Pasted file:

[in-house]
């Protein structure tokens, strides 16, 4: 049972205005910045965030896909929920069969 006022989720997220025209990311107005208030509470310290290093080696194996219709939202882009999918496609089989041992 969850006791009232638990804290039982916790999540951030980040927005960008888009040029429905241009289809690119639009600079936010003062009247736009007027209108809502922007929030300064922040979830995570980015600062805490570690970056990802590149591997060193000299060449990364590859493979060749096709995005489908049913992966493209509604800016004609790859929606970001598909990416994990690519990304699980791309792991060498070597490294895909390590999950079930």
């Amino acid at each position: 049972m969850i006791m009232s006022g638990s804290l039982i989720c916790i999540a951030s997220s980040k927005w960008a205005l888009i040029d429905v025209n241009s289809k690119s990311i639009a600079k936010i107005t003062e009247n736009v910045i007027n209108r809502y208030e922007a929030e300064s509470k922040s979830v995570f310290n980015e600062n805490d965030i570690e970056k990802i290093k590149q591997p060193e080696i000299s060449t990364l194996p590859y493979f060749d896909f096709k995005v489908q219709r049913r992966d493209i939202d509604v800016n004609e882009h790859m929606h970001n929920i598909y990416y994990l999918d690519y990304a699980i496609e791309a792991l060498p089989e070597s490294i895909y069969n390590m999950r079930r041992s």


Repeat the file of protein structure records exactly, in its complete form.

[in-house]
């Protein structure tokens, strides 16, 4: 049972205005910045965030896909929920069969 006022989720997220025209990311107005208030509470310290290093080696194996219709939202882009999918496609089989041992 969850006791009232638990804290039982916790999540951030980040927005960008888009040029429905241009289809690119639009600079936010003062009247736009007027209108809502922007929030300064922040979830995570980015600062805490570690970056990802590149591997060193000299060449990364590859493979060749096709995005489908049913992966493209509604800016004609790859929606970001598909990416994990690519990304699980791309792991060498070597490294895909390590999950079930």
């Amino acid at each position: 049972m969850i006791m009232s006022g638990s804290l039982i989720c916790i999540a951030s997220s980040k927005w960008a205005l888009i040029d429905v025209n241009s289809k690119s990311i639009a600079k936010i107005t003062e009247n736009v910045i007027n209108r809502y208030e922007a929030e300064s509470k922040s979830v995570f310290n980015e600062n805490d965030i570690e970056k990802i290093k590149q591997p060193e080696i000299s060449t990364l194996p590859y493979f060749d896909f096709k995005v489908q219709r049913r992966d493209i939202d509604v800016n004609e882009h790859m929606h970001n929920i598909y990416y994990l999918d690519y990304a699980i496609e791309a792991l060498p089989e070597s490294i895909y069969n390590m999950r079930r041992s």